The New Rules
B John Burns, III
The New Rules
For twenty-two years, veteran criminal defense attorney B. John Burns has been the author of a treatise on Iowa criminal procedure. Each year, a new edition is published detailing new developments in the law. For several years, it has been anticipated that the Iowa Supreme Court was in the process of rewriting the 45-year-old Iowa Rules of Criminal Procedure. John was aware that this, when it happened, would result in a plethora of revisions to his treatise. Just as he was preparing his final revisions for the 2022 volume, with a two-week deadline, word came down in February that the new rules had been approved and would go into effect in five months. John worked night and day for those two weeks, adapting his manual to the changes in the law.
Then, on the morning of the day he was to submit his revisions, he logged onto the Iowa Supreme Court website to receive the jolting news that the new rules of criminal procedure were, for the time being, being unadopted. That day he hurriedly worked to remove the hundreds of revisions he was about to submit to his publisher.
What brought this about?
After hours of frantic phone calls, John pieced together the information that members of the Iowa Legislature, that normally leaves it to the Supreme Court to make its own rules, had been contacted by several rural prosecutors and now objected to some of the changes that would tend to level the playing field, making the system less oppressive for individuals charged with crimes and for their attorneys.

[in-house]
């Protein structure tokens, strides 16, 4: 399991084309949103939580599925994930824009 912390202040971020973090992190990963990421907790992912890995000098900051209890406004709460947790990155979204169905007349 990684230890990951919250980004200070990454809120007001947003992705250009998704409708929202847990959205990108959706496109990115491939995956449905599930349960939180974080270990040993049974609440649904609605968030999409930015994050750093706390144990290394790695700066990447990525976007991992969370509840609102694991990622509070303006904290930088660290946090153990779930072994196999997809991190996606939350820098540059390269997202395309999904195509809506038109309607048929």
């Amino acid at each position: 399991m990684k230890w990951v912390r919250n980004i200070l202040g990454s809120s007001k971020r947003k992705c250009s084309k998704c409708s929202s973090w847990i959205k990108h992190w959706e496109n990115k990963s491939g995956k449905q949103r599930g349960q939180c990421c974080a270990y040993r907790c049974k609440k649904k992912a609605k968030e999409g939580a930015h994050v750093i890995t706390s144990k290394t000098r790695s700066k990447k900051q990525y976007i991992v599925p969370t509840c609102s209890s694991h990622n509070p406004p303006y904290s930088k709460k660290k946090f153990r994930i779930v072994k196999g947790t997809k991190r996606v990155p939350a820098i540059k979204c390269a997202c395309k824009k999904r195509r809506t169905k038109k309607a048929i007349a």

By October the Supreme Court, through its blue-ribbon task force, had conducted a renewed review process and made a number of changes to the proposed rules to accommodate the legislators' objects, and release a revised set of proposed rules. John carefully incorporated the substance of the October rules into the revisions for his 2023 manual, that he submitted in late November.
Then, in February, as he prepared his final revisions for the volume to be released in April, lightning struck for the second time. In the final weeks of the 2023 Legislative Session, bills were introduced in both the Iowa House and Senate that would alter at least some of the new rules. John was once again in limbo, where he remained until July. The final revisions to the manual that was expected to be published in April were submitted in July. The manual would go out in August.
The New Rules recounts this nightmarish ordeal, but delves into much broader concerns of which the fiasco with the new rules is merely a symptom.
Iowa now has a Republican Governor, a vastly Republican House of Representatives and a vastly Republican Iowa Senate. Its entire Congressional delegation in Washington are Republicans. All seven of Iowa's Supreme Court justices have been appointed by Republican governors -- five of them by the current governor.
Nevertheless, the Iowa Court continues to cling to a proud history of independence, remaining at the forefront in protecting the rights of the state's citizens in areas including same-sex marriage, Fourth Amendment protections, school desegregation and even slavery.
Recent measures by the governor and the Legislature to take control of the Court and to dilute the check provided by the Judicial Branch on the otherwise unfettered implementation of contemporary Republican ideology are frightening.
The New Rules is John Burns' memoir of a 35-year legal career drawing to a close as ominous political clouds swirl above.
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